But listen to this fourth reason. Genesis relativizes our lives without emptying them of significance. What does that mean? This perfectly applies to these genealogies. If you were to look at each genealogy beginning with Genesis 5 through Genesis 36, you would see people. And there is one critical observation with each person in each genealogy: people come and people go. In other words, people live and people die. But there is more. In each genealogy beginning with Genesis 5 through Genesis 36 there is time. Just consider Genesis 5. Throughout is this phrase: “Thus all the days of fill in the name were fill in the years, and he died.” There is a lot of time within each genealogy and then centuries between each genealogy, meaning time continues as people come and people go.

But there is more. Woven alongside these genealogies are promises. There are Genesis 3:15 and Genesis 9:15 and Genesis 12:7 and Genesis 15:5 and Genesis 28:15. And the point is that in all this time and the coming and the going, “the book of Genesis shows us the importance of God’s promises in the lives of God’s people.” These are not perfect people. Some are disappointing. Some are failures. Some are disappointing and failures. And especially in the life of Jacob, which was to be true for the first people to read Genesis, “the book of Genesis shows us the importance of God’s promises in the lives of God’s people as they journey to God’s place, the Promised Land.” So, how does this help us? “Clinging to God’s promises kept, we mirror those in Genesis who clung to God’s promises made.”[1]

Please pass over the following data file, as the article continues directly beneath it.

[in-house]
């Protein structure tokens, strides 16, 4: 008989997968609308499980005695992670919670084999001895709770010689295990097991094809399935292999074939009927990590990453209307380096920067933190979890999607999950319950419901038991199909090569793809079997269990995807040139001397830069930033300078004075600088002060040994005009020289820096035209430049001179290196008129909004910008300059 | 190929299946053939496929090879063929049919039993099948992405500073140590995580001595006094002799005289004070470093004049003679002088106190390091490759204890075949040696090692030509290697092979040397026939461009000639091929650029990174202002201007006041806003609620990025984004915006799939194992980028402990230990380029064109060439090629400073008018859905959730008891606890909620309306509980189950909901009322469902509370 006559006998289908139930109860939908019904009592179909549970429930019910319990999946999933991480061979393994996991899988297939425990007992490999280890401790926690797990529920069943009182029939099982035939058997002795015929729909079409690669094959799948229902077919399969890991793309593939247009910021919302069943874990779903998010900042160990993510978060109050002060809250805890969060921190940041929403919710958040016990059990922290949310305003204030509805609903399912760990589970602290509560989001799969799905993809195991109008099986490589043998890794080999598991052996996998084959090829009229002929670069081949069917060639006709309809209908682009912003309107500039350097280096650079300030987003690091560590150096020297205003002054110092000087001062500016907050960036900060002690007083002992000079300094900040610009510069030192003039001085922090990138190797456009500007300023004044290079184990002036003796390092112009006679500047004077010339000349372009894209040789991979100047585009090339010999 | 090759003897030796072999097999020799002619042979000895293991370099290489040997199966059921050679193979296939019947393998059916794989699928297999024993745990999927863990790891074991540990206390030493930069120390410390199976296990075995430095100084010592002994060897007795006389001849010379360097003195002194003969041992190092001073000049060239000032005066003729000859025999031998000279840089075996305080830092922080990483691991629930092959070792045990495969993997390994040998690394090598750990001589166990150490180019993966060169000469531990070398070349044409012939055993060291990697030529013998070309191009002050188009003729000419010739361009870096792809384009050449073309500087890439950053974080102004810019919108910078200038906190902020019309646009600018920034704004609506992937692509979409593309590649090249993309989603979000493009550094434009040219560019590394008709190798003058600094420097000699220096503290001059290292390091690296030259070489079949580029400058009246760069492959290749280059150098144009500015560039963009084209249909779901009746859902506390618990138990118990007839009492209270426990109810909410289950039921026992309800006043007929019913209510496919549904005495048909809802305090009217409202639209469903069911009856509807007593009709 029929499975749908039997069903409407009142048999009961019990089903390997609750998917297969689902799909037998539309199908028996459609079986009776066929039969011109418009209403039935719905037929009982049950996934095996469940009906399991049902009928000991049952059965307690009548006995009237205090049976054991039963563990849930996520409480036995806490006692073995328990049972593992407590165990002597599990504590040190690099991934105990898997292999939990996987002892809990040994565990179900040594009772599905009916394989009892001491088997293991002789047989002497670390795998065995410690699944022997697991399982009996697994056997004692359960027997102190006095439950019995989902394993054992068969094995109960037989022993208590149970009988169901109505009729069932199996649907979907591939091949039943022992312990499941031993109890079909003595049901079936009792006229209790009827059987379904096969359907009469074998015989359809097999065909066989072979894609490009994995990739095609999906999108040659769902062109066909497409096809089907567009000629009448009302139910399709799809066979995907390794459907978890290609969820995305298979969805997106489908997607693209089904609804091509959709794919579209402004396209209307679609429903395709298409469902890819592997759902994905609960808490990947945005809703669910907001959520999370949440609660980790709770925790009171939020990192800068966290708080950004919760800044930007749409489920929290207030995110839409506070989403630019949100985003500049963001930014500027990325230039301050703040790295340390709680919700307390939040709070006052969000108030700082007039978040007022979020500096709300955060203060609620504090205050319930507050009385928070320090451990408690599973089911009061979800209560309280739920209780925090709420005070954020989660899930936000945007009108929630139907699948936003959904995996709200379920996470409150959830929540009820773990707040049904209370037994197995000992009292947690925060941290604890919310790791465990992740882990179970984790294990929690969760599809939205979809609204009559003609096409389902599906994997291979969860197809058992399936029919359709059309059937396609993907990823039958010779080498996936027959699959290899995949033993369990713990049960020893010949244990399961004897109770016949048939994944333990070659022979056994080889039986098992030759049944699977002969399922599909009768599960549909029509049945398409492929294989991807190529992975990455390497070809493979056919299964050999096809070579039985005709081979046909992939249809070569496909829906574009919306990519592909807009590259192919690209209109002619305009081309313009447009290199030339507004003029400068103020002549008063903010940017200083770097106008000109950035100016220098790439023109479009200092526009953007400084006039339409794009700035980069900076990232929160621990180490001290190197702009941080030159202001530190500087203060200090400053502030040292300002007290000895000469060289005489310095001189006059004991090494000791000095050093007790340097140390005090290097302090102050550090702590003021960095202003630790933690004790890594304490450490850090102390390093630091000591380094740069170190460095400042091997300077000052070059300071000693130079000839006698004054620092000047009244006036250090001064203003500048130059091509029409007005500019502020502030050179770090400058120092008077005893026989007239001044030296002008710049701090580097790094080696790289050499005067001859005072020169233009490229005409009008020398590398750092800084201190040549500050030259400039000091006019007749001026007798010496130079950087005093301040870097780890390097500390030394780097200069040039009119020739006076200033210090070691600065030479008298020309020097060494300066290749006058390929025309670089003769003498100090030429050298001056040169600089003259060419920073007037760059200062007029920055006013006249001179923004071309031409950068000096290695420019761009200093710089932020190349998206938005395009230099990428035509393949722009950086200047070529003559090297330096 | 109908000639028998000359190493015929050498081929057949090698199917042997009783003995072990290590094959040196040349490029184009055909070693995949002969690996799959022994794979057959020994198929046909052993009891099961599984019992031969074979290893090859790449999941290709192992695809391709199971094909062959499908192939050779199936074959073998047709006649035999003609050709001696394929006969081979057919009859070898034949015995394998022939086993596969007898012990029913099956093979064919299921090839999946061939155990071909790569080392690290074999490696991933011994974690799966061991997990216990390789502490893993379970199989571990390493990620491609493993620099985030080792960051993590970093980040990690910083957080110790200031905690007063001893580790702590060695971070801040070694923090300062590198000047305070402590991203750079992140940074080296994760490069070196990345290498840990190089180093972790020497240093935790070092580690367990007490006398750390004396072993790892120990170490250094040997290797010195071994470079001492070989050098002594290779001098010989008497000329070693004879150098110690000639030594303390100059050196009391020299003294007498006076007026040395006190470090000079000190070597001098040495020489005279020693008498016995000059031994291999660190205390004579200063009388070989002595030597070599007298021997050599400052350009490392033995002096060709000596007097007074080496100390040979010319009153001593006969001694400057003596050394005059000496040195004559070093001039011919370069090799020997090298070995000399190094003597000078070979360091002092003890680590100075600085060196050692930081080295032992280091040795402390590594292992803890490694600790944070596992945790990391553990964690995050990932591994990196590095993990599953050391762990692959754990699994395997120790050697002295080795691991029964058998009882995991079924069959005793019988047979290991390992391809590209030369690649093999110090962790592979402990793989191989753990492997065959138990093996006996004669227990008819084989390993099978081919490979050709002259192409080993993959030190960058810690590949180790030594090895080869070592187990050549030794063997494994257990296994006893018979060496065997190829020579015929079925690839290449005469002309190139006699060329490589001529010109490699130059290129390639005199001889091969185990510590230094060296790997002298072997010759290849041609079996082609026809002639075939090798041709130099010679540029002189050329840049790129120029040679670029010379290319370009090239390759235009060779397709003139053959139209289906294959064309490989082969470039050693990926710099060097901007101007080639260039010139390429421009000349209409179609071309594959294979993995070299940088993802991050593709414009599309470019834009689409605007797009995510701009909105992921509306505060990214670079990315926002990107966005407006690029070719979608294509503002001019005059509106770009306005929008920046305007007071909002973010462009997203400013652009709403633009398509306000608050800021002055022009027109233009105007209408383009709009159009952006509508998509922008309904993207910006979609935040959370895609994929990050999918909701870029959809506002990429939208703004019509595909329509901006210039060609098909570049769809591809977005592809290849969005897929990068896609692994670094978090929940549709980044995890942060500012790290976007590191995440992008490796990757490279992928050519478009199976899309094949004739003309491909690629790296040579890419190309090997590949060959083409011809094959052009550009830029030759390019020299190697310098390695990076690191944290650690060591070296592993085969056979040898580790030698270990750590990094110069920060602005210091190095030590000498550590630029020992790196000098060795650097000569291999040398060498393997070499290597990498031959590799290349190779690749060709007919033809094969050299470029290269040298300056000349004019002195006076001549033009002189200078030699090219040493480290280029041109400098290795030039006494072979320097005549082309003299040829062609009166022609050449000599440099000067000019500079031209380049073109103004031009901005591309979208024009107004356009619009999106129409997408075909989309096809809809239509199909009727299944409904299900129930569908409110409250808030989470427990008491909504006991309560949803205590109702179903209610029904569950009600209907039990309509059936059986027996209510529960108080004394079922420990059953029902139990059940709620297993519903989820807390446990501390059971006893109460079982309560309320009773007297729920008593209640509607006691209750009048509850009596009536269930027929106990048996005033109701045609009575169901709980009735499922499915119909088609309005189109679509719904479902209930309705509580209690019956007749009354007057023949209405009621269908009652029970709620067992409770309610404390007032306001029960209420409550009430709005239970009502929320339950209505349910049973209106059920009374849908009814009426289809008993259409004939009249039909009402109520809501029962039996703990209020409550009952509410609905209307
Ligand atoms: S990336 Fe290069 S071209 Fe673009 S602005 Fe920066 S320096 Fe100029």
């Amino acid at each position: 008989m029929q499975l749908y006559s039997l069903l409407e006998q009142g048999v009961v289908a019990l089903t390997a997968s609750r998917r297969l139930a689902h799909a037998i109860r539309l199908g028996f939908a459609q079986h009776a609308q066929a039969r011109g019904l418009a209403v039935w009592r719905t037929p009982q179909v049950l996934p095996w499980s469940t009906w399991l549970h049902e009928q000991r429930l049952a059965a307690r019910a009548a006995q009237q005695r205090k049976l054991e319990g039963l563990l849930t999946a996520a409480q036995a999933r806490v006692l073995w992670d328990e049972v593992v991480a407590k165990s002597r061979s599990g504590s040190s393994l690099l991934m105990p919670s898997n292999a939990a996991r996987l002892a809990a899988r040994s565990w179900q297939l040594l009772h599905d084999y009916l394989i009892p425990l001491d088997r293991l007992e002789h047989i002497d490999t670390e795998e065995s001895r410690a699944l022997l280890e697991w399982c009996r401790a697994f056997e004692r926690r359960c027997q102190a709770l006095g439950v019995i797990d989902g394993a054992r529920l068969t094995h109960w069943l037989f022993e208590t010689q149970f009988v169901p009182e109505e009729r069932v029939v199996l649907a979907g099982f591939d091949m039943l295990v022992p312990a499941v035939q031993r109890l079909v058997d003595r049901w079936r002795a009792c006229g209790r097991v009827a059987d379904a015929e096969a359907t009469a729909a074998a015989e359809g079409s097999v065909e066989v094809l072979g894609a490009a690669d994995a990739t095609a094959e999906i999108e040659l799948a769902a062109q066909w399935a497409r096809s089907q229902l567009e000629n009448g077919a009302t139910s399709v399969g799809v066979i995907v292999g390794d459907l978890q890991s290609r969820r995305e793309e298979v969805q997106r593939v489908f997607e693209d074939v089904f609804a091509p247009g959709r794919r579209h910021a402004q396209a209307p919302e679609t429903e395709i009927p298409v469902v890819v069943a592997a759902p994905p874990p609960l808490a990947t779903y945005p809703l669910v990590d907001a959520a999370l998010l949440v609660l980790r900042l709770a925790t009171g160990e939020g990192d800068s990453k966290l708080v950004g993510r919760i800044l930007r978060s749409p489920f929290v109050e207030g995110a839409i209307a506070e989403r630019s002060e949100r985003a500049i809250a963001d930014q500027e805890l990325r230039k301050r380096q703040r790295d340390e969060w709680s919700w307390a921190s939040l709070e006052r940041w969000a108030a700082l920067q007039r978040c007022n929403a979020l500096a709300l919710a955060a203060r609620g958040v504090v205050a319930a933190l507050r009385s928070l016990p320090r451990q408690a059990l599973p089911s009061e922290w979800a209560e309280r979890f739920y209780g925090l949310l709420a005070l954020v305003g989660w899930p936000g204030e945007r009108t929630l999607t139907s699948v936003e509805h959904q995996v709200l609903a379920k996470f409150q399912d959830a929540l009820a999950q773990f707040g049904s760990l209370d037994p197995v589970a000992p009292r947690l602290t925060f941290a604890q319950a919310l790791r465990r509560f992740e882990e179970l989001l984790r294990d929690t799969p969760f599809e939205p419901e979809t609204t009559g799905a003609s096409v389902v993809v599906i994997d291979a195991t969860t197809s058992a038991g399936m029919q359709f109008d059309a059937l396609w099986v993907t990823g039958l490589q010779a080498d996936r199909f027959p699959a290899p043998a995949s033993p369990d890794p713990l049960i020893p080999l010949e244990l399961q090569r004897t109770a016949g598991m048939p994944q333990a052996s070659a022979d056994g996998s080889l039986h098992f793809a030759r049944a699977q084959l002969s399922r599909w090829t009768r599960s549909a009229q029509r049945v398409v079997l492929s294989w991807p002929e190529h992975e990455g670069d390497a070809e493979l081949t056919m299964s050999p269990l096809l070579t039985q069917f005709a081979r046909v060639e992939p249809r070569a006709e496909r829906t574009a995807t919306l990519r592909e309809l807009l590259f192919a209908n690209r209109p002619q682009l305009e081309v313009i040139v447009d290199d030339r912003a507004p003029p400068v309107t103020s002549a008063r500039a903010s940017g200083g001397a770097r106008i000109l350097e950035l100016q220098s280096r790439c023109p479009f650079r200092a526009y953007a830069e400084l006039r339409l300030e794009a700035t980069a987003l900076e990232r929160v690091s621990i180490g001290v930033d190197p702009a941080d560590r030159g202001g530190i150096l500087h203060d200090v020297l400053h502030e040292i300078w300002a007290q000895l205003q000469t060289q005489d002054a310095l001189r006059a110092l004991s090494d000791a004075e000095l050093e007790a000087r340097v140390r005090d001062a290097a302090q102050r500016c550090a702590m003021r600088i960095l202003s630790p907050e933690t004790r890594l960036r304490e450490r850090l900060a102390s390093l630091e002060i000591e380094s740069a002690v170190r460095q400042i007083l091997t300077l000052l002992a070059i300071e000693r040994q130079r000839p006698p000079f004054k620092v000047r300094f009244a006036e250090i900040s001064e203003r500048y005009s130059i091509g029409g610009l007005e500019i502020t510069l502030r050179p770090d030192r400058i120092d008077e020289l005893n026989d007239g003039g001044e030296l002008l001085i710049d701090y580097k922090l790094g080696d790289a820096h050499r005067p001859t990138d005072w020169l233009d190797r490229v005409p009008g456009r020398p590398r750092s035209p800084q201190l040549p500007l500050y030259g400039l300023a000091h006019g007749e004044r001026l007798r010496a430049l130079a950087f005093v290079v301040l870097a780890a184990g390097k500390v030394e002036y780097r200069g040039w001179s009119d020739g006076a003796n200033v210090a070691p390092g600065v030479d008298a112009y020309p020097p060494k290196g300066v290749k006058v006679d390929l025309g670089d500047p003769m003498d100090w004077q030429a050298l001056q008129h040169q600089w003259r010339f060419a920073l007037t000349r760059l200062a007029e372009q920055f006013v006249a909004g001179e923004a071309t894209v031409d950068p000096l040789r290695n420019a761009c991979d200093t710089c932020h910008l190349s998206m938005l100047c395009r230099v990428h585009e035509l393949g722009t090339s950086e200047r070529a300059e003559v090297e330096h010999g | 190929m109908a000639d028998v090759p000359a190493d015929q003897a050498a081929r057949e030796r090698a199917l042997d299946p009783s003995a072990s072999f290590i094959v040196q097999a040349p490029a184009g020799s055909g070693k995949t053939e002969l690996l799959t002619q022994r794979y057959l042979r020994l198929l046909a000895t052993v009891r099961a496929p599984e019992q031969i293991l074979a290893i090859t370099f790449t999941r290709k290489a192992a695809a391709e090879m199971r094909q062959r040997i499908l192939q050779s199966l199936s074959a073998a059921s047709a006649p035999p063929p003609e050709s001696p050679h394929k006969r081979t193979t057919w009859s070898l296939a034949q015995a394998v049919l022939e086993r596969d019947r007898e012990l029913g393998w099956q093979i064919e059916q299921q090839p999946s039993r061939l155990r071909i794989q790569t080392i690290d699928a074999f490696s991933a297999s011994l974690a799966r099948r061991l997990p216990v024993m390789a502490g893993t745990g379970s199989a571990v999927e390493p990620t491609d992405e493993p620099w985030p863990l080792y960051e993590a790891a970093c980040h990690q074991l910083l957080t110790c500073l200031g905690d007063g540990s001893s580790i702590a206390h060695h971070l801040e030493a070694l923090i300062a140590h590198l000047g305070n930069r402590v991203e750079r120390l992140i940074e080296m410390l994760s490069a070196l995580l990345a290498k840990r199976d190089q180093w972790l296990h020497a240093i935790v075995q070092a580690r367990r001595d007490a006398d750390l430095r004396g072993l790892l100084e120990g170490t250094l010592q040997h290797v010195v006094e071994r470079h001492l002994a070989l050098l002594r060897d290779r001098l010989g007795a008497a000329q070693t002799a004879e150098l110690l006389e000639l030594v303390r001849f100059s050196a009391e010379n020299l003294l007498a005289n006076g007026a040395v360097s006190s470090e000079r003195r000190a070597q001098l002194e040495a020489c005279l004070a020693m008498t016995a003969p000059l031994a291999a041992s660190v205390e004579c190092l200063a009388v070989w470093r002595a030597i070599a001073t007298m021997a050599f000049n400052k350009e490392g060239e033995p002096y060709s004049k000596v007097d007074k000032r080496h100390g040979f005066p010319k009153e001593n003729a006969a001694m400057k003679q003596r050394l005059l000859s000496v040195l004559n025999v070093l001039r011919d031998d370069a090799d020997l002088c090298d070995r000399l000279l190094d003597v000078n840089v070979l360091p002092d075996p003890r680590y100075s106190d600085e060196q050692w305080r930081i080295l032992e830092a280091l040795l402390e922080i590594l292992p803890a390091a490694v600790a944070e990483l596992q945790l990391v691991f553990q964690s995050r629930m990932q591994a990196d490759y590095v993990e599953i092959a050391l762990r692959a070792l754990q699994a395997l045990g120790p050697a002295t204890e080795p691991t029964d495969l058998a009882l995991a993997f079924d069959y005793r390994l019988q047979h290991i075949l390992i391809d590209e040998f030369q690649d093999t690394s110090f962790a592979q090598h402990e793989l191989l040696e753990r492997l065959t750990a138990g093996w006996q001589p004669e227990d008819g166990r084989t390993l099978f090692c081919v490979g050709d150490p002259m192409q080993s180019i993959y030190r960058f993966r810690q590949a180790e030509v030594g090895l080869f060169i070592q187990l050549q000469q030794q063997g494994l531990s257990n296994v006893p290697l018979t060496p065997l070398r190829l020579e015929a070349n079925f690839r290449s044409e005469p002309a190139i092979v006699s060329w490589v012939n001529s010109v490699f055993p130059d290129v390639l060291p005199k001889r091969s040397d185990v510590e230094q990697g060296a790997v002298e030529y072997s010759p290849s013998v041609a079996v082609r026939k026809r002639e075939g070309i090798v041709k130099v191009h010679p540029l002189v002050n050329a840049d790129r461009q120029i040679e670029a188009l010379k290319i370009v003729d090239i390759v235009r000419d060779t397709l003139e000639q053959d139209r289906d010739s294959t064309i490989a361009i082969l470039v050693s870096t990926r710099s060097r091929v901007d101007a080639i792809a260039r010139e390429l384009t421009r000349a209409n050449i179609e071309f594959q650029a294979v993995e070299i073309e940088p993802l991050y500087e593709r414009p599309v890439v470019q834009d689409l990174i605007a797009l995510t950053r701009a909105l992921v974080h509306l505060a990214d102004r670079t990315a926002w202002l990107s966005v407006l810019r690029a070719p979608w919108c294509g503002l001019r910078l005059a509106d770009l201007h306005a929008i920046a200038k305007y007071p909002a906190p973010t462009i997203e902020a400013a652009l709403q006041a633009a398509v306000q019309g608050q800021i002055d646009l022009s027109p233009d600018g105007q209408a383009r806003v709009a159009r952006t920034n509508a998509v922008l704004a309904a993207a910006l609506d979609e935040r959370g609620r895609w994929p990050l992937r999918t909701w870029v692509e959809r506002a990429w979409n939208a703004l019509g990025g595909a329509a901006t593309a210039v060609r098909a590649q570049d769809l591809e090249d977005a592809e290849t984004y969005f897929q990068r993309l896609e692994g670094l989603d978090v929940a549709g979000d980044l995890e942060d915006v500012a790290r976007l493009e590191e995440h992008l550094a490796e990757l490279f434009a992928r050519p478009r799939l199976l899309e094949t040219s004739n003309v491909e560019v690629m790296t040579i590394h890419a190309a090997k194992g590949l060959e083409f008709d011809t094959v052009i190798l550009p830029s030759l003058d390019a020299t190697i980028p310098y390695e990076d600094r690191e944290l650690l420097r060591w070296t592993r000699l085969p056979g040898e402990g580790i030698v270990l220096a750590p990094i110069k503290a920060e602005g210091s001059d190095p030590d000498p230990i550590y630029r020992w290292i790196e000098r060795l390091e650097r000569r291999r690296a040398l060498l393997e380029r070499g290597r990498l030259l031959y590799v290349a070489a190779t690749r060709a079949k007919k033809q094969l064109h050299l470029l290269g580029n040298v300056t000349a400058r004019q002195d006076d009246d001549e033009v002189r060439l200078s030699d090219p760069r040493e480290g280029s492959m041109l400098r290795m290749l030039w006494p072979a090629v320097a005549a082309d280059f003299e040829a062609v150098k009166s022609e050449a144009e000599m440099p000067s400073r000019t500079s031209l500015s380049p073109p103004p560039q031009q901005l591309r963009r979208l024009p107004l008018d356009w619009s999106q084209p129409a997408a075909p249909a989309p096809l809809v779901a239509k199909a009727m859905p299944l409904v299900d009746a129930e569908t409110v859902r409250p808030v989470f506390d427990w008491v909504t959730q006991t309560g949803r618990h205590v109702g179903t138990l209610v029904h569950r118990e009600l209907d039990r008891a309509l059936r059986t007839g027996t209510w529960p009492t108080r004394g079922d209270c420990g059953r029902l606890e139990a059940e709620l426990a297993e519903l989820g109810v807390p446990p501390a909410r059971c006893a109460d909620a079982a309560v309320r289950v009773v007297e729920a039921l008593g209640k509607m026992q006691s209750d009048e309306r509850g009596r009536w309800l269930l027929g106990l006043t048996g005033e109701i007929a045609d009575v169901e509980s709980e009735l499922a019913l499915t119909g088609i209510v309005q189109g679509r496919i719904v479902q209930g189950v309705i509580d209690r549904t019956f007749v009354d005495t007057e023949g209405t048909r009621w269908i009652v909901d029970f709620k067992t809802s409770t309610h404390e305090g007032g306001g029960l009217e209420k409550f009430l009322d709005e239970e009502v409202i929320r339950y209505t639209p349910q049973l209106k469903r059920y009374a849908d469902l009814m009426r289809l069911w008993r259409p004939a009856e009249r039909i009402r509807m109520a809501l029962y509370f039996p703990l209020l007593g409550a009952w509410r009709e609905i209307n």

The Most Seemingly Unimportant Chapter in the Bible

But then there is Genesis 36, another genealogy. It is different. Note again, the twice reference about the big idea of this chapter. It is found in verse one and then again in verse nine. “These are the generations of Esau.” In verse one, there is a little parenthesis added – (that is, Edom). There was a hint to this in Genesis 25:30. Just as Jacob is also Israel (35:10) so, Esau is also Edom. Both brothers become nations. The nation of Esau develops faster than the nation of Jacob and not just in terms of wealth, either. Listen to Genesis 36:31. “These are the kings who reigned in the land of Edom, before any king reigned over the Israelites.” Edom would boast kings much sooner than Israel. When Edom had kings, Israel served kings.

But Moses dedicates an entire chapter to the generations of Esau. And in this record, there are 81 names. There are sons and grandsons, chiefs/leaders, and kings. It is success upon success. But listen to Genesis 36:20. “These are the sons of Seir the Horite.” This is a completely distinct family from Esau. There is absolutely no relation whatsoever. Except when you read Genesis 36:8. There is a point in the life of Esau when he took his wives and his kids and moved to Seir. What did he find in Seir? He found people. And when he found people, he overtook them. And eventually, these two family trees, intertwined. It appears that Esau’s son took from Seir a woman as his concubine and had a son with her (cf. 36:12; 22).

Esau seems so unimportant. And if he seems so unimportant, this chapter seems so unimportant, perhaps the most unimportant chapter in the Bible. But as you keep reading, Moses keeps bringing our attention upon Esau (36:5; 9; 10; 15; 19; 20; 31; 40; 43). It is like some sixteen times. Why?